# Thermodynamic Processes

– Thermodynamic Processes involve the change of conditions (temperature, pressure, and volume).

## Thermodynamic Processes

– When a thermodynamic system changes from one state to another, the operation is called a Process.

– Thermodynamic Processes involve the change of conditions (temperature, pressure, and volume).

– The various types of thermodynamic processes are:

(1) Isothermal Processes

(3) Isobaric Processes

(4) Isochoric Processes

(5) Cyclic Process

## (1) Isothermal Processes

– Those processes in which the temperature remains fixed, are termed isothermal processes.

– This is often achieved by placing the system in a thermostat (a constant temperature bath).

– For an isothermal process dT = 0

– Those processes in which no heat can flow into or out of the system, are called adiabatic processes.

– Adiabatic conditions can be approached by carrying the process in an insulated container such as ‘thermos’ bottle.

– High vacuum and highly polished surfaces help to achieve thermal insulation.

– For an adiabatic process dq = 0

## (3) Isobaric Processes

– Those processes which take place at constant pressure are called isobaric processes.

– For example, the heating of water to its boiling point and its vaporization take place at the same atmospheric pressure.

– These changes are, therefore, designated as isobaric processes and are said to take place isobarically.

– For an isobaric process dp = 0

## (4) Isochoric Processes

– Those processes in which the volume remains constant are known as isochoric processes.

– The heating of a substance in a non-expanding chamber is an example of an isochoric process.

– For isochoric processes dV = 0.

## (5) Cyclic Process

– When a system in a given state goes through a number of different processes and finally returns to its initial state, the overall process is called a cycle or cyclic process.

– For a cyclic process dE = 0, dH = 0.

## Reversible and Irreversible Processes

– A thermodynamic reverse process is one that takes place infinitesimally slowly and its direction at any point can be reversed by an infinitesimal change in the state of the system.

– In fact, a reversible process is considered to proceed from the initial state to the final state through an infinite series of infinitesimally small stages.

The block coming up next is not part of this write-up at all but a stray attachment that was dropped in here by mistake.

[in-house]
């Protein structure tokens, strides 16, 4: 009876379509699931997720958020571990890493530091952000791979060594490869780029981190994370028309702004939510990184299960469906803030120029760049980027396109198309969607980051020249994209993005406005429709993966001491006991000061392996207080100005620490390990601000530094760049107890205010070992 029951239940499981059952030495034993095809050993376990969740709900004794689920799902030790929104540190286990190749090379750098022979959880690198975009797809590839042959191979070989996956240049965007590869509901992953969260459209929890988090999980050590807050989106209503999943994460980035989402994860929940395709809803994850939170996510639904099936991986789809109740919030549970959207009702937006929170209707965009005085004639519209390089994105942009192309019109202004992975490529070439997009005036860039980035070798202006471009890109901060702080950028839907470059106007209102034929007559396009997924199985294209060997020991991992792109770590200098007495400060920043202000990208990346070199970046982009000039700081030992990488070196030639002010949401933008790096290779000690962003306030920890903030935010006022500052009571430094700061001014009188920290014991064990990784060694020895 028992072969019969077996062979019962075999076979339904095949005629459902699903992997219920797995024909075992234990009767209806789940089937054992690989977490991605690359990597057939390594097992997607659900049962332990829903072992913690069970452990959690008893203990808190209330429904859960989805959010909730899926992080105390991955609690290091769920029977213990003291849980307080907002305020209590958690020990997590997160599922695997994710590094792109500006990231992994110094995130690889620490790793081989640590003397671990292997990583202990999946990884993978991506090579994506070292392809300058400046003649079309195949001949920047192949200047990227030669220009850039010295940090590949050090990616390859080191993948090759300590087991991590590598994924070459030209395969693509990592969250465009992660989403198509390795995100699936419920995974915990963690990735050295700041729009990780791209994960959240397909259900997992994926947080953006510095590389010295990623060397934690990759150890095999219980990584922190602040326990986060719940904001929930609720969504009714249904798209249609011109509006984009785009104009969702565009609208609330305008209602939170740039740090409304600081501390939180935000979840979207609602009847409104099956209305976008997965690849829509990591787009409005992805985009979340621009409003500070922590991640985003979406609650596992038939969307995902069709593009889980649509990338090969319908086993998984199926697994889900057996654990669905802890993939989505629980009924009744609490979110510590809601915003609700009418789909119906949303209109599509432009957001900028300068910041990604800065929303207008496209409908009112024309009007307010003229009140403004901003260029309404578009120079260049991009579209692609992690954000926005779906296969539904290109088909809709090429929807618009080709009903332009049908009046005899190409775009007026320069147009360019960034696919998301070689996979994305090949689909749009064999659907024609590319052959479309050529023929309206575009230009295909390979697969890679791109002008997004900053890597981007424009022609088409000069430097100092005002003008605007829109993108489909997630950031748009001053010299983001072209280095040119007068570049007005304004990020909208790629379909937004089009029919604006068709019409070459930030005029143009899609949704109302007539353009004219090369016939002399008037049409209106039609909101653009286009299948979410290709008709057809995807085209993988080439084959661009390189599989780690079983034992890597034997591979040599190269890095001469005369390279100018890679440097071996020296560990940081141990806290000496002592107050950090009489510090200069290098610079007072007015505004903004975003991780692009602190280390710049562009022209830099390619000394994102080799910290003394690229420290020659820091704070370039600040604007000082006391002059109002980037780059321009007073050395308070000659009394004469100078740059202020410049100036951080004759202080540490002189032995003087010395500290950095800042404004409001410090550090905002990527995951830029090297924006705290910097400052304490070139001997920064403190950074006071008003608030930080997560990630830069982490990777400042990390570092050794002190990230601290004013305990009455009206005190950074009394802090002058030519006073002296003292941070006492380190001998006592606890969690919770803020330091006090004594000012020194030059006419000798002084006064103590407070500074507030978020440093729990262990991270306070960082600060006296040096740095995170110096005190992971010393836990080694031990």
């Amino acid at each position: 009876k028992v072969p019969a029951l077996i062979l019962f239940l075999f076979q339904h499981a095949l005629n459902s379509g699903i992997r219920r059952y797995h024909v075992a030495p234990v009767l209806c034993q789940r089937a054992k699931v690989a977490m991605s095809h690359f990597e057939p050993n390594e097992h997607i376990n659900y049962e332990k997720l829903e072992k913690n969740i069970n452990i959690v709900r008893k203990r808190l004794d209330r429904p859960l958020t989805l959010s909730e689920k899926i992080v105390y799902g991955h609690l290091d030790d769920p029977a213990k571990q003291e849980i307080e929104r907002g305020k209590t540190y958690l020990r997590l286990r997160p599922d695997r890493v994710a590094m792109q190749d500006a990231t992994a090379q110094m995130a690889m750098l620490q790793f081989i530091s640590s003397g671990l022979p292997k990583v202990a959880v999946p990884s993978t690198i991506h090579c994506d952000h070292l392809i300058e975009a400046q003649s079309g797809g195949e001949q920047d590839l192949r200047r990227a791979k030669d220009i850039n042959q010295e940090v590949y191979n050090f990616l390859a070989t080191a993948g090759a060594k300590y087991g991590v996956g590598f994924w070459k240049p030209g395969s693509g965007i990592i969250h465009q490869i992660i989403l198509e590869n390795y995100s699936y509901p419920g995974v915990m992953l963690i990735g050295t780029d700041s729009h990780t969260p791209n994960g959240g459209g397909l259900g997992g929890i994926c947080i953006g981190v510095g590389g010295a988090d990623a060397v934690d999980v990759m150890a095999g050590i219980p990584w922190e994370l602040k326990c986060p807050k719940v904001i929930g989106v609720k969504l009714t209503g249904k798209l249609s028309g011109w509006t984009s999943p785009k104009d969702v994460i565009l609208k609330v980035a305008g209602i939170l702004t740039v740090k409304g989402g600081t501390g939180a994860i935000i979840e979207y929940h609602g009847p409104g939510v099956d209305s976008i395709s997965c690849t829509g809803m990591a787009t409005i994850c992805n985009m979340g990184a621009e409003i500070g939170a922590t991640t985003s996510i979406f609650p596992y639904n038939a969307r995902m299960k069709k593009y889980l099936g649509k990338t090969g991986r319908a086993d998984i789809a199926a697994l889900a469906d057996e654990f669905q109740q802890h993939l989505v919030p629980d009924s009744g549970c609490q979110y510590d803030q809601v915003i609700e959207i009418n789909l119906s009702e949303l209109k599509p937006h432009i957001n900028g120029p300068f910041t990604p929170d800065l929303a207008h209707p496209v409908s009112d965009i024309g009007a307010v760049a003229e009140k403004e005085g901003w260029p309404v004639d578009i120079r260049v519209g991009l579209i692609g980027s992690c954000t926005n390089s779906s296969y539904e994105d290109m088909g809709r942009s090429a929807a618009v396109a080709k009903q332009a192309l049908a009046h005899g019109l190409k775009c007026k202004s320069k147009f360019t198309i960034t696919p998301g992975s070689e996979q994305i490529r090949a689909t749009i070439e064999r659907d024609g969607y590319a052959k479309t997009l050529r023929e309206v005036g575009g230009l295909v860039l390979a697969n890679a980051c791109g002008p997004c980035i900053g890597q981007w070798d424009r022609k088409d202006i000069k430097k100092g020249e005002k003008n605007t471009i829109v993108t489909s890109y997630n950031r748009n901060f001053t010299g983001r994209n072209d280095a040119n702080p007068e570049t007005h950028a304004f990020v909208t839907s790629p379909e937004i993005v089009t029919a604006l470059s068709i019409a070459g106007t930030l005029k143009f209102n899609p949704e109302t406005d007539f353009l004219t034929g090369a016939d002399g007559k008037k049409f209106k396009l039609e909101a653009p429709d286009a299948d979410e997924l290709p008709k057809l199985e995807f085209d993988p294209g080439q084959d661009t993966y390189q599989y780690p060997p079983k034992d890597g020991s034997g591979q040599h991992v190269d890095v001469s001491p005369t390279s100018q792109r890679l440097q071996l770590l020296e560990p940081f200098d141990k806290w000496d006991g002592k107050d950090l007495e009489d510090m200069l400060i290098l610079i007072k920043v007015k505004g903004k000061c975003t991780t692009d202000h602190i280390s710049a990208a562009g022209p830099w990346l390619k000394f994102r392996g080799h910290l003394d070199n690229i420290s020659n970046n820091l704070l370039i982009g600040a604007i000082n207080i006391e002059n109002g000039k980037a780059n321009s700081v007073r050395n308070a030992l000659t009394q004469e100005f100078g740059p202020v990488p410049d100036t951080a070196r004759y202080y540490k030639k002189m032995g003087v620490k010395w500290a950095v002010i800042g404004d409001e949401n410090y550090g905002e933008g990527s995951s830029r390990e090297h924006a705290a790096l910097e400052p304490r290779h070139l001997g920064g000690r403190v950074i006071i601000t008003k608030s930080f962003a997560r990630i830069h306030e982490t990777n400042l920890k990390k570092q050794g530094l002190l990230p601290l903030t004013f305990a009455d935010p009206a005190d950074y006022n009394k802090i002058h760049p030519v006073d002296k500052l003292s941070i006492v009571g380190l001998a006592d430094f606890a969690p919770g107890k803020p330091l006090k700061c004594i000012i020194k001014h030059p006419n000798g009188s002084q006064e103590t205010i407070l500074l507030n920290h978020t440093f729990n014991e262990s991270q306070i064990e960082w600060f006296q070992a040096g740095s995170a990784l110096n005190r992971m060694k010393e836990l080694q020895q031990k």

– At the initial, final, and all intermediate stages, the system is in an equilibrium state.

– This is so because an infinitesimal change in the state of the system at each intermediate step is negligible.

– When a process goes from the initial to the final state in a single step and cannot be carried in the reverse order, it is said to be an irreversible process.

### Explanation with Example

– Here the system is in an equilibrium state in the beginning and at the end, but not at points in between.

– Consider a certain quantity of gas contained in a cylinder having a weightless and frictionless piston.

– The expansion of the gas can be carried by two methods illustrated in the following figure:

– Let the pressure applied to the piston be P and this is equal to the internal pressure of the gas.

– Since the external and internal pressures are exactly counterbalanced, the piston remains stationary and there is no change in the volume of the gas.

– Now suppose the pressure on the piston is decreased by an infinitesimal amount of dP.

– Thus the external pressure on the piston being P – dP, the piston moves up and the gas will expand by an infinitesimal small amount.

– The gas will, therefore, be expanded infinitely slowly i.e., by a thermodynamically reversible process.

– At all stages in the expansion of the gas, dP being negligibly small the gas is maintained in a state of equilibrium throughout.

– If at any point of the process, the pressure is increased by dP, the gas would contract reversibly.

– On the other hand, the expansion is irreversible in the figure above (b) if the pressure on the piston is decreased suddenly.

– It moves upward rapidly in a single operation.

– The gas is in an equilibrium state in the initial and final stages only.

– The expansion of the gas, in this case, takes place in an irreversible manner.

## Difference between Reversible and Irreversible Processes

Reference: Essentials of Physical Chemistry /Arun Bahl, B.S Bahl and G.D. Tuli / multicolor edition.